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‘Delicious tears from Bevin supporters’: Libertarian Party chides GOP after splitting Kentucky vote

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The Libertarian Party of Kentucky this week took credit for the apparent defeat of Kentucky Governor Matt Bevin (R).

After a close election on Tuesday, Democratic challenger Andy Beshear declared himself the winner with 49.2% of the vote compared to Bevin’s 48.8%. But as of Wednesday morning, Bevin was refusing to concede the race.

But that didn’t stop the Libertarian Party from taking a victory lap on Facebook, WKYT reported.

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“In an ideal world, we elect Libertarian candidates and advance liberty. Failing that, we push mainstream candidates towards liberty to advance the cause,” the statement said. “But if we can’t do those things, we are always happy to split the vote in a way that causes delicious tears. Tonight there are plenty of delicious tears from Bevin supporters.”

“We split the vote,” the party added. “And we could not be more thrilled. If our friends in the major parties do not want this to happen again, they should think about passing ranked choice voting. And supporting our issues.”

“For the Bevin supporters, your tears are delicious,” the statement concluded.

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GOP governors are refusing to do Trump’s bidding and ducking him on the campaign trail: report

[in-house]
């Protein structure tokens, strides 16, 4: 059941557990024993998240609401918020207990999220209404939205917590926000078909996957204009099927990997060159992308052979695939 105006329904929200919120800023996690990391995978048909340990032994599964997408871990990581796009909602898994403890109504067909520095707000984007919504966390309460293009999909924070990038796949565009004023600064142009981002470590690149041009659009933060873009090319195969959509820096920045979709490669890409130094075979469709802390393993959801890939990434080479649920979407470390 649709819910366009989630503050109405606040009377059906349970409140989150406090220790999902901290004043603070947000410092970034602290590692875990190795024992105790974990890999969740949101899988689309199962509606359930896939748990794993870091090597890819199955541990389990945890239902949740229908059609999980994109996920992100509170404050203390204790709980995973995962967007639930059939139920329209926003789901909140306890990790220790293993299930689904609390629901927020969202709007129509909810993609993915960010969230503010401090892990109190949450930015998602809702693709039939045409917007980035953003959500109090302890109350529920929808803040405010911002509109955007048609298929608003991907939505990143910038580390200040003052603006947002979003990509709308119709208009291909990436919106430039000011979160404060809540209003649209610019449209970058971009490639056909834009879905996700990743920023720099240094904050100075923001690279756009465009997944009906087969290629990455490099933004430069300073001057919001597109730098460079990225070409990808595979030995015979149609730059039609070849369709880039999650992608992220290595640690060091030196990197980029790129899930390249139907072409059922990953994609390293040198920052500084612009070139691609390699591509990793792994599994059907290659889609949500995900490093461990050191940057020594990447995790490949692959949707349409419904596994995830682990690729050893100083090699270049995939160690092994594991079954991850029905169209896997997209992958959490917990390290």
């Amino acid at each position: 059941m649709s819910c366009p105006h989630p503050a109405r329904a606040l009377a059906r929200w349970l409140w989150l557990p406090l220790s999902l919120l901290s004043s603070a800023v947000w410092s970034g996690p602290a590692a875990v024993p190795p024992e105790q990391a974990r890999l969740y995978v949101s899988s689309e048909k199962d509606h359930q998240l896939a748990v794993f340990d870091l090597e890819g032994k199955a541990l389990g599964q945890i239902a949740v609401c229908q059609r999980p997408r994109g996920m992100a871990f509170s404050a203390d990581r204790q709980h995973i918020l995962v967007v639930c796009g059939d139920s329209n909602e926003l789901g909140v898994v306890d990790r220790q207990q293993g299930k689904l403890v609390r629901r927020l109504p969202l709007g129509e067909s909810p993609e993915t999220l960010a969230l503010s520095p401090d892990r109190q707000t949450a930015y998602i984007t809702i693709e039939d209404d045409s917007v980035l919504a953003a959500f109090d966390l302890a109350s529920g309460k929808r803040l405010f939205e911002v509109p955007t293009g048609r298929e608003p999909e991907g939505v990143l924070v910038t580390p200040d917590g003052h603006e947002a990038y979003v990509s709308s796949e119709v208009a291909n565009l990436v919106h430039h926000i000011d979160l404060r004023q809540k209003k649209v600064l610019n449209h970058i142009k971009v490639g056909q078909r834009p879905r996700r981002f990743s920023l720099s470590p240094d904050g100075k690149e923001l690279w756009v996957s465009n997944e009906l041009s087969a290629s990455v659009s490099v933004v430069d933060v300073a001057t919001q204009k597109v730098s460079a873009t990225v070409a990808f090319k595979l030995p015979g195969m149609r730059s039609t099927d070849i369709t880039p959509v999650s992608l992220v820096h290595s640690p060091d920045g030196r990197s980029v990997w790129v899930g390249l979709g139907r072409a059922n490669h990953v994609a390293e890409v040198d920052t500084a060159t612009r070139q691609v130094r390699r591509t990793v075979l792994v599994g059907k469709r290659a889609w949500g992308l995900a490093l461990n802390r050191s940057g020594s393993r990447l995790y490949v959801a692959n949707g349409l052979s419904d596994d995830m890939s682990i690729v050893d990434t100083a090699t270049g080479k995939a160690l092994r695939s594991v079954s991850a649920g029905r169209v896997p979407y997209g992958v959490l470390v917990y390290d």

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On Saturday, Maggie Haberman of The New York Times profiled how President Donald Trump is having less luck whipping Republican governors into line than Republican senators, including governors who arguably owe their election to his support.

"In Florida, Mr. Trump’s aides helped save the flailing candidacy of Ron DeSantis in the 2018 Republican primary, and then the general election," wrote Haberman. "Also last year, in Georgia, Mr. Trump helped pull Brian Kemp over the finish line in both the primary and the general election. In both cases, Mr. Trump’s advisers implored him to stay out of the primaries, and he agreed to — only to surprise his aides by jumping in to support Mr. DeSantis and Mr. Kemp."

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Courts have avoided refereeing between Congress and the president — Trump may change all that

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President Donald Trump’s refusal to hand over records to Congress and allow executive branch employees to provide information and testimony to Congress during the impeachment battle is the strongest test yet of legal principles that over the past 200 years have not yet been fully defined by U.S. courts.

It’s not the first test: Struggles over power among the political branches predate our Constitution. The framers chose not to, and probably could not, fully resolve them.

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Trump declares himself the ‘greatest of all presidents’ in manic tweetstorm attacking Pelosi and Democrats

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Donald Trump broke out of his Twitter hibernation on Saturday afternoon just before flying off to Florida for a pair of fundraisers, and used the opportunity to declare himself the "greatest of all presidents."

Attacking House Speaker Nancy Pelosi (D-CA) for not passing his signature trade bill, Trump then went after Democrats for trying to impeach him -- saying they were making a big mistake.

On Twitter, the president wrote: ""Hard to believe, but if Nancy Pelosi had put our great Trade Deal with Mexico and Canada, USMCA, up for a vote long ago, our economy would be even better. If she doesn’t move quickly, it will collapse!"

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